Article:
If you look at school data, people do transfer out of T4s and T3s every year. A limited number, to be sure, but that’s how it works. The curve isn’t insurmountable.

Also, to the extent it does matter, most schools of similar rankings have very similar curves. I guess Brooklyn recently lowered their curve, which is obviously goofy, but generally speaking there’s not much difference among comparable schools.

Finally, while outside the top schools regional recognition is more important than rank, there are still some differences. There are a lot of respectable enough regional schools in the T2 (like Houston and Miami), which I would consider very different propositions than a lot of the really bad T4 schools (Ave Maria, Cooley, Golden Gate, Cal Western, etc). In practice the latter are going to have tougher curves than the former (the easier it is to get in, the tougher the curve), so they wouldn’t fit your criterion anyway, but I would also never take one of those over a better school if the T4 happened to have a better curve. It’s not really a relevant consideration when compared to employment placement and cost, so there isn’t much point in making such a sweeping comparison. (And if you do want to transfer, schools care not just about your gpa but where it’s from - if you look at transfer stats you’ll see that schools tend to reach only so far down the rankings from their own position.)

If all else is equal between 2 schools, sure, consider their curves, but not till then.

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Re: What tier 2,3,4 law schools have the most generous grading curves?

Postby The Lsat Airbender » Mon Feb 10, 2020 11:14 am

hernanday wrote:How important is the location. Like if my choice is Utah vs Brooklyn law schools, am I better off choosing Brooklyn just for the location or Utah for the rank?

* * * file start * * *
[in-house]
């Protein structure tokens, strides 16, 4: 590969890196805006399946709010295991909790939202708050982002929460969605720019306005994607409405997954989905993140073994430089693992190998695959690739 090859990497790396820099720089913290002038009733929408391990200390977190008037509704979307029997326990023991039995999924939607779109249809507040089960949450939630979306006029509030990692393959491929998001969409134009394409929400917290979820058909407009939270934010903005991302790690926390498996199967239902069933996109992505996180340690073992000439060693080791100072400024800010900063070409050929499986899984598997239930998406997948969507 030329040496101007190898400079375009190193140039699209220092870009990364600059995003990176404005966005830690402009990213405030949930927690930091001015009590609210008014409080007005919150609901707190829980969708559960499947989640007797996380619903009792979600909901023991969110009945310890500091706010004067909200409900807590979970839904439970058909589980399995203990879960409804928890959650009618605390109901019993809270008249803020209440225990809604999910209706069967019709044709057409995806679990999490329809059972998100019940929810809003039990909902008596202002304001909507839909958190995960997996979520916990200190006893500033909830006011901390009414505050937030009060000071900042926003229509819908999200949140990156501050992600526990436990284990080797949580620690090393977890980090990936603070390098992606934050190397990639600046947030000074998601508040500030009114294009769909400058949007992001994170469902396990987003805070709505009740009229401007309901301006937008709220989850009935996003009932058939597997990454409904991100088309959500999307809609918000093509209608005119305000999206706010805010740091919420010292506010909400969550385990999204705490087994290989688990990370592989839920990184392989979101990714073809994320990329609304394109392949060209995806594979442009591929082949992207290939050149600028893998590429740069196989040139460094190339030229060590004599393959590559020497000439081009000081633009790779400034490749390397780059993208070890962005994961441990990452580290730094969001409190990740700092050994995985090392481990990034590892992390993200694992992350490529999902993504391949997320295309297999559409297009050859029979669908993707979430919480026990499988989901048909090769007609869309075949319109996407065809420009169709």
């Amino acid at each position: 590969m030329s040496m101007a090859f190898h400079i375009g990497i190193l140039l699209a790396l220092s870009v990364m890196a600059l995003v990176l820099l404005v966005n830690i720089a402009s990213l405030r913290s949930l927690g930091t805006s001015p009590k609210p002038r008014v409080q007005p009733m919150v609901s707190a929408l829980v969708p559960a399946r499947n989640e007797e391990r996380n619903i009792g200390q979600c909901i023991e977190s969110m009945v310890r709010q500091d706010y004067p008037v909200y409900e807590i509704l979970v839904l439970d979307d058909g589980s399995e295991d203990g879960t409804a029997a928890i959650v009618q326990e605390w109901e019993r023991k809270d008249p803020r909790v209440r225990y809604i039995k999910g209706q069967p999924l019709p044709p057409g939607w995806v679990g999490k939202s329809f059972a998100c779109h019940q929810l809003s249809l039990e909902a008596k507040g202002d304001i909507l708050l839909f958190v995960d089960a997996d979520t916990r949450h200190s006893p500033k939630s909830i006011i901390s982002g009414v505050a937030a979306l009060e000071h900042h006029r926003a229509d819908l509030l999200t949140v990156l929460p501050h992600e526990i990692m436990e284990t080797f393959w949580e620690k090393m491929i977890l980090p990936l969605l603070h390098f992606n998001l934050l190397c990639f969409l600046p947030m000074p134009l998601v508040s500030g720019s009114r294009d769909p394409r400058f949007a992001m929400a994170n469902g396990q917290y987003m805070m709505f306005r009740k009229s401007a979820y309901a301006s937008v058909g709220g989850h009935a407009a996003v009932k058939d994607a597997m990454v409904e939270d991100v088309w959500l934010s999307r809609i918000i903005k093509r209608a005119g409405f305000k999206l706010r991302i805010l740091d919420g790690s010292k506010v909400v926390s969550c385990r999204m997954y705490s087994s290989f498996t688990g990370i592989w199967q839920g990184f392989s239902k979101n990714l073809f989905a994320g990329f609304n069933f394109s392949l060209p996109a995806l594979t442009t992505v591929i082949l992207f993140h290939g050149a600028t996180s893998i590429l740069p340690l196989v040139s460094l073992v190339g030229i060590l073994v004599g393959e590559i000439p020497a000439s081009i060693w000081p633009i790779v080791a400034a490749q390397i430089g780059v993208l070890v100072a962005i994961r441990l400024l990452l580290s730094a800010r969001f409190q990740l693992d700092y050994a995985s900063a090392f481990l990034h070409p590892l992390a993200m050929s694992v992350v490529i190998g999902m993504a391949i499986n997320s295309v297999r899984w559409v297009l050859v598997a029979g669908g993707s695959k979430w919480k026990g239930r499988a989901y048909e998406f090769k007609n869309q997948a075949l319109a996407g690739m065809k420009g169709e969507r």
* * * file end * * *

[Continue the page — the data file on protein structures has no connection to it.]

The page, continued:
Location, especially at this level of law school, pretty much determines where your career is going to be -- don't plan on practicing outside of Utah if you go to Utah. How important that is varies widely from person to person.

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Re: What tier 2,3,4 law schools have the most generous grading curves?

Postby LSATWiz.com » Mon Feb 10, 2020 2:11 pm

Don't choose Utah if you don't have a close connection to the state. These schools only make sense if you are from the area and looking to remain there for the bulk of your career.

To play devil's advocate on the original question, if a school isn't consciously trying to prevent students from transferring or to artificially inflate its bar passage rate by failing students out, then they are more likely to be at least somewhat interested in their students' futures. There is no incentive to not have a 2.0 curve for these schools beyond not wanting to harm their students. Schools that don't proactively harm their students should be applauded. The standard of moral conduct isn't what's moral for the average business, but for similarly situated businesses so having a curve that doesn't preclude their students' ability to get jobs is something that should be applauded.

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Re: What tier 2,3,4 law schools have the most generous grading curves?

Postby hernanday » Mon Feb 10, 2020 3:21 pm

cavalier1138 wrote: